12. Rawn----it's because many rides at night are very much dangerous and incidents like this happen regularly against innocent people. That's just how it is. It doesn't mean it's a death sentence, but it's dangerous.

    This thread has predictably degraded into crap, but I will say, I agree with both sides of the "don't blame him vs be aware of your surroundings" conversation. Like I said earlier, you have to know your surroundings and know the people you're dealing with. If you feel under threat like this when there are more than a handful of people involved, the worst thing to do is confront the situation head on because that's escalating a manner you likely can't control.

    With that being said, it certainly isn't Urena's fault for getting upset at his photo being taken and he being harassed. He did what most people would do. If someone was snapping my photo without my permission I'd probably do the same thing. It's not his fault in the slightest. It takes a whole lot to not react in such a way. Ultimately, savages will be savages.

    Rodney, I was thinking the same thing, but it's still a hate crime given the nature of the crime. It's interesting they didn't attack Urena's partner but then again, that very well could be because it was Urena who spoke up and not his partner. In any case, it's a hate crime and these thugs need to be captured. Hopefully some of the witnesses on the train with Urena will give statements.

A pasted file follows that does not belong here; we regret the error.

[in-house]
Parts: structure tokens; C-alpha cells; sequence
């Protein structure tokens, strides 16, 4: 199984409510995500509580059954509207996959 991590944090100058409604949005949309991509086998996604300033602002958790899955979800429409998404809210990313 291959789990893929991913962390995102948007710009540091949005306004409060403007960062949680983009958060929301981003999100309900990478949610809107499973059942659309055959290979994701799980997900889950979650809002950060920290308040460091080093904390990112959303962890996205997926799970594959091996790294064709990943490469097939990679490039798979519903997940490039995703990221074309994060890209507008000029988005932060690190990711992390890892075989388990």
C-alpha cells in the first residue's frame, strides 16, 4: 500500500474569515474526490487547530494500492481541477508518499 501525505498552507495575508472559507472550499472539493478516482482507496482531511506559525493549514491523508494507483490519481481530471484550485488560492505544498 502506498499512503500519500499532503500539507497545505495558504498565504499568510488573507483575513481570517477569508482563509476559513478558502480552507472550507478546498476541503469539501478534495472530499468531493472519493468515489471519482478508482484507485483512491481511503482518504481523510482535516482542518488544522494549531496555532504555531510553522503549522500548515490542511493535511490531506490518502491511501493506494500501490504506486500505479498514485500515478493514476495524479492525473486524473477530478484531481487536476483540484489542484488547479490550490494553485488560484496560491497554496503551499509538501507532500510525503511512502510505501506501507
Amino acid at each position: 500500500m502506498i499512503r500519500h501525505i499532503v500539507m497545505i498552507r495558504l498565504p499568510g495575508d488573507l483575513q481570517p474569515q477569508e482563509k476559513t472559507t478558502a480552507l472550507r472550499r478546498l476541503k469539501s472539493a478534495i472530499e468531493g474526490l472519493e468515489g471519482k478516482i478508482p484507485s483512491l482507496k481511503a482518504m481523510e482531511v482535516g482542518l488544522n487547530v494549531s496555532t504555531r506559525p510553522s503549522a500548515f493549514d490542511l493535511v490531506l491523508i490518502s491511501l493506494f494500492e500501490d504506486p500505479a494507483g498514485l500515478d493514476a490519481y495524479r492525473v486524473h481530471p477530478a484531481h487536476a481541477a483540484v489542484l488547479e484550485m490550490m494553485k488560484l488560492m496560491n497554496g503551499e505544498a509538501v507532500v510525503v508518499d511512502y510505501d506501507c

Posted by: Francis | Feb 20, 2013 6:40:32 PM


  13. Rawn----it's because many rides at night are very much dangerous and incidents like this happen regularly against innocent people. That's just how it is. It doesn't mean it's a death sentence, but it's dangerous.

    This thread has predictably degraded into crap, but I will say, I agree with both sides of the "don't blame him vs be aware of your surroundings" conversation. Like I said earlier, you have to know your surroundings and know the people you're dealing with. If you feel under threat like this when there are more than a handful of people involved, the worst thing to do is confront the situation head on because that's escalating a manner you likely can't control.

    With that being said, it certainly isn't Urena's fault for getting upset at his photo being taken and he being harassed. He did what most people would do. If someone was snapping my photo without my permission I'd probably do the same thing. It's not his fault in the slightest. It takes a whole lot to not react in such a way. Ultimately, savages will be savages.

    Rodney, I was thinking the same thing, but it's still a hate crime given the nature of the crime. It's interesting they didn't attack Urena's partner but then again, that very well could be because it was Urena who spoke up and not his partner. In any case, it's a hate crime and these thugs need to be captured. Hopefully some of the witnesses on the train with Urena will give statements.

    Posted by: Francis | Feb 20, 2013 6:40:32 PM


  14. The #2 comes down through some of the most, uh, socially backward parts of the Bronx. I'm sorry to say that--but it's true. I worked up there for years and know the territory. It's largely West Indian folks. And as we know, in the main, West Indian people are unwilling to be our friends yet--at least, not publicly.

    Posted by: DannyEastVillage | Feb 20, 2013 6:47:24 PM


  15. Addendum @ Francis